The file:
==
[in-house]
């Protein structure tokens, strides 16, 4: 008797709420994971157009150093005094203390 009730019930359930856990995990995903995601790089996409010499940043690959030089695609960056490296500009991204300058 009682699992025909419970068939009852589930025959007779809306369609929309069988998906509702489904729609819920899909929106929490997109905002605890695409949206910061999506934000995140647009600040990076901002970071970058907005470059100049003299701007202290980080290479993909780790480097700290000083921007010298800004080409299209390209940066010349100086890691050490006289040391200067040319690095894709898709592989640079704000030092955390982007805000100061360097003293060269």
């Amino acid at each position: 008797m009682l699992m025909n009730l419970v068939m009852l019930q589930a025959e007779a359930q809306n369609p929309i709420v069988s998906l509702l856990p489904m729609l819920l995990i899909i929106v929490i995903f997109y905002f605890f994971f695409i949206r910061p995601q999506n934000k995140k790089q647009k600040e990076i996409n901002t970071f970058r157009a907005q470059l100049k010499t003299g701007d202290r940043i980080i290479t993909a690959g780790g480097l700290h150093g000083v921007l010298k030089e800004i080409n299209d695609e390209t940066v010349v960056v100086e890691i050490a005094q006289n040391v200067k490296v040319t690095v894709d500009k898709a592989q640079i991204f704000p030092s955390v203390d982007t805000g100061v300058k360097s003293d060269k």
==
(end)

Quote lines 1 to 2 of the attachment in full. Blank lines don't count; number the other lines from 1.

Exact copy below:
[in-house]
């Protein structure tokens, strides 16, 4: 008797709420994971157009150093005094203390 009730019930359930856990995990995903995601790089996409010499940043690959030089695609960056490296500009991204300058 009682699992025909419970068939009852589930025959007779809306369609929309069988998906509702489904729609819920899909929106929490997109905002605890695409949206910061999506934000995140647009600040990076901002970071970058907005470059100049003299701007202290980080290479993909780790480097700290000083921007010298800004080409299209390209940066010349100086890691050490006289040391200067040319690095894709898709592989640079704000030092955390982007805000100061360097003293060269």